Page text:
On Monday, the State of Connecticut will begin debating an apology for its role in slavery and and racial discrimination.

The apology takes the form of a joint resolution of the Connecticut General Assembly. The proposed resolution, House Joint Resolution No. 1 (H.J.-1), is sponsored by Rep. Kenneth P. Green (D-Hartford) and co-sponsored by Sen. Edith G. Prague (D-Columbia).

The resolution has been referred to the Committee on Government Administration and Elections, which has scheduled a public hearing for Monday, March 23, at 9:30am in Room 2B of the Legislative Office Building in Hartford. The complete agenda for the hearing can be found in today’s edition of the legislature’s Bulletin.

The resolution would have the General Assembly “apologize and express the profound regret” for slavery and racial discrimination, and would call upon “all citizens to take part in acts of racial reconciliation.” This would therefore be one of the more direct apologies issued by a state in recent years. The resolution does not review the history of slavery and discrimination, but neither does it announce, as other such apologies have, that the apology could not be used in support of claims for reparations for slavery.

3 Responses to “Connecticut weighs apology for slavery”

  1. Na'ilah says:

    Job well done in attempting to apologize for such horrendous acts as slavery, but I think it may be a little too late. I think it would be one thing to acknowledge the fact that slavery did exist and to act accordingly by defeating racism that was left as a result; however, I wonder how the General

    Assembly, whom I'm sure was not alive to enslave Africans so many years ago, could possibly apologize for something that they never did? I believe it is important for "all citizens to take part in acts of racial reconciliation", but its time to look towards better solutions than just "apologizing".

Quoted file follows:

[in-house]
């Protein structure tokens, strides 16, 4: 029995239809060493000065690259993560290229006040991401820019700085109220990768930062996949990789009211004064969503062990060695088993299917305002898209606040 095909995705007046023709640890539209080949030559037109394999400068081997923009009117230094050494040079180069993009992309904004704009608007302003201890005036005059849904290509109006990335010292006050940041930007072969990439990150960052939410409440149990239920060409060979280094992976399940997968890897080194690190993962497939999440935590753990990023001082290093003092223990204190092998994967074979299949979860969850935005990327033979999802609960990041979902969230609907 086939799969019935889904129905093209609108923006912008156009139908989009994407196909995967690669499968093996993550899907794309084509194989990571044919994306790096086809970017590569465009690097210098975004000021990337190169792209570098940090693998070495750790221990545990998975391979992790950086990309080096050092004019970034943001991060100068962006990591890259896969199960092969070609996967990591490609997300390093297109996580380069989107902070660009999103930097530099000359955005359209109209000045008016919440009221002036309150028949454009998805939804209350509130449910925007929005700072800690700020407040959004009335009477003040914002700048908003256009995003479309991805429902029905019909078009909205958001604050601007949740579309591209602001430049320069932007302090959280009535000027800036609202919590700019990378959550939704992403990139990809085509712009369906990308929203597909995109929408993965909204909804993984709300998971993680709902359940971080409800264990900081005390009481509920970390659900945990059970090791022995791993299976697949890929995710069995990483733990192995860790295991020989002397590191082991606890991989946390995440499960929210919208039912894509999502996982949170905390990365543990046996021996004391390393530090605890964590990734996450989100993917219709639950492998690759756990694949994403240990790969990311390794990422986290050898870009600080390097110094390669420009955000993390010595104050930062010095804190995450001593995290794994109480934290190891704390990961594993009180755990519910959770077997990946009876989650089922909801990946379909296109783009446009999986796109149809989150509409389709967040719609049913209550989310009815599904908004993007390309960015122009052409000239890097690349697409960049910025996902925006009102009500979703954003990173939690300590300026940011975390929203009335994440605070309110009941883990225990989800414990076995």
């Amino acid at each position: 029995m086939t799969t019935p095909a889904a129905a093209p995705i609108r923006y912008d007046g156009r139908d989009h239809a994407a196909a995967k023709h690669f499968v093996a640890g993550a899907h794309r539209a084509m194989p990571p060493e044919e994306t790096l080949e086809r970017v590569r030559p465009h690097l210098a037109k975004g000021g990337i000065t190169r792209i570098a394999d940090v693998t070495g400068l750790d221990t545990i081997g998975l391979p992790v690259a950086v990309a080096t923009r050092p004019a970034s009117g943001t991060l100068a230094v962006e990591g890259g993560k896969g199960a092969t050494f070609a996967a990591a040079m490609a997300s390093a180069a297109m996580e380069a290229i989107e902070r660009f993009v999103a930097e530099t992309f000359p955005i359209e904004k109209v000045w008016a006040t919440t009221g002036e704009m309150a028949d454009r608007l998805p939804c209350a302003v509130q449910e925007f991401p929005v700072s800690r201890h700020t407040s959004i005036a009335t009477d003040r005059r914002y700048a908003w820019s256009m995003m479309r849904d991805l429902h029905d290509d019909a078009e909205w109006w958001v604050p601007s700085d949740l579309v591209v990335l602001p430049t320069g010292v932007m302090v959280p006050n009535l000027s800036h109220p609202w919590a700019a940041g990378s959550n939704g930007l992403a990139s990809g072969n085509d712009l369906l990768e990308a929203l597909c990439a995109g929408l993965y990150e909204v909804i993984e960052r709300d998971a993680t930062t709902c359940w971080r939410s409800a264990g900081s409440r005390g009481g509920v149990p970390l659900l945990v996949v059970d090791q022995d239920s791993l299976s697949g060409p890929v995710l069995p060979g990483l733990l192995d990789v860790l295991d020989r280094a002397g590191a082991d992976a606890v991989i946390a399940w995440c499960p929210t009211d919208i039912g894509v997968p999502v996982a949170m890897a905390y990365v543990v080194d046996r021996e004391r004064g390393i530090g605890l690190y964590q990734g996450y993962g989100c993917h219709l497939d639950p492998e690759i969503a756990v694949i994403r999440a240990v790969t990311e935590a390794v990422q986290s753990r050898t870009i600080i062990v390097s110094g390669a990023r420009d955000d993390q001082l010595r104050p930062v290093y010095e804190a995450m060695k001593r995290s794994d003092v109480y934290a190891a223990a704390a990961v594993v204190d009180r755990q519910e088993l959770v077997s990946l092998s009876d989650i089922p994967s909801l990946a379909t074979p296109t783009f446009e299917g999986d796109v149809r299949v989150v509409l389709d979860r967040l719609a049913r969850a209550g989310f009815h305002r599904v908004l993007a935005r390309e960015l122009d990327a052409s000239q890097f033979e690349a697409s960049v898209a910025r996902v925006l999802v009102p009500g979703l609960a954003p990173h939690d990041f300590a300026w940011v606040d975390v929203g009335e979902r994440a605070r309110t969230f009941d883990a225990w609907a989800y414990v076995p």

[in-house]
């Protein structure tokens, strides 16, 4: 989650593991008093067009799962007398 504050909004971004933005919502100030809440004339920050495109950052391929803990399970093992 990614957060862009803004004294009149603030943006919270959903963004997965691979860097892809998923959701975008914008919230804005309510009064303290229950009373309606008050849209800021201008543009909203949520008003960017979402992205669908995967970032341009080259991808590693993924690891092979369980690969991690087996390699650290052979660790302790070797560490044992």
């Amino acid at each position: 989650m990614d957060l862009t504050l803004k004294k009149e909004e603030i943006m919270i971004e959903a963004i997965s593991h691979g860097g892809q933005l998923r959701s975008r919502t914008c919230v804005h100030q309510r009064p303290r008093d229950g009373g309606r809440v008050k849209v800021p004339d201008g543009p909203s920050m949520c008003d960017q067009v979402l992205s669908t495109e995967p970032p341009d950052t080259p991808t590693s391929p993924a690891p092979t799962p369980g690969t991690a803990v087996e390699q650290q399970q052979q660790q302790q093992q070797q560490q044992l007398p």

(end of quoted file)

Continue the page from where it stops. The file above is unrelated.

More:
2. James says:

    Na'ilah, I have the same instinct on this issue as you do: to focus on acknowledging the past and addressing today what I call the "living consequences" in the title of this blog and in the documentary Traces of the Trade.

    However, the state of Connecticut and its General Assembly most certainly did participate in slavery.

    Perhaps you mean that it makes no sense for these institutions to apologize at this time, because the individuals within them today were not personally involved in slavery. This is true, and any apology should not imply that these individuals bear responsibility for what happened. However, we speak all the time about what our institutions today, like our governments or legislatures, did in the past, as if they have a continuous existence. I think it is entirely consistent to have them acknowledge participation in, and responsibility for, historic misdeeds.

    The broader issue, I think, is whether an apology can be an appropriate response at this point. While I agree with you that acknowledgment and forward-looking actions are more important, apologies can also have meaning for many people.

    One of the enduring legacies of slavery and racial discrimination in this country is the psychological impact on those whose families have been impacted. In the case of black citizens, this may take the form of believing that the nation has never truly repented of its actions or fully embraced its black population.

    For many black Americans, therefore, an apology carries meaning as an acknowledgment, not merely of a history which others participated in, but also of the benefits which we have inherited from this history, and the responsibility of our society, government, and other institutions for their role in the past and for addressing the consequences today.

  3. Connecticut House votes to apologize for slavery | The Living Consequences says:

    […] joint resolution of the Connecticut General Assembly was the subject of a committee hearing in March, and had been awaiting action by the full House. The resolution must now be taken up by […]

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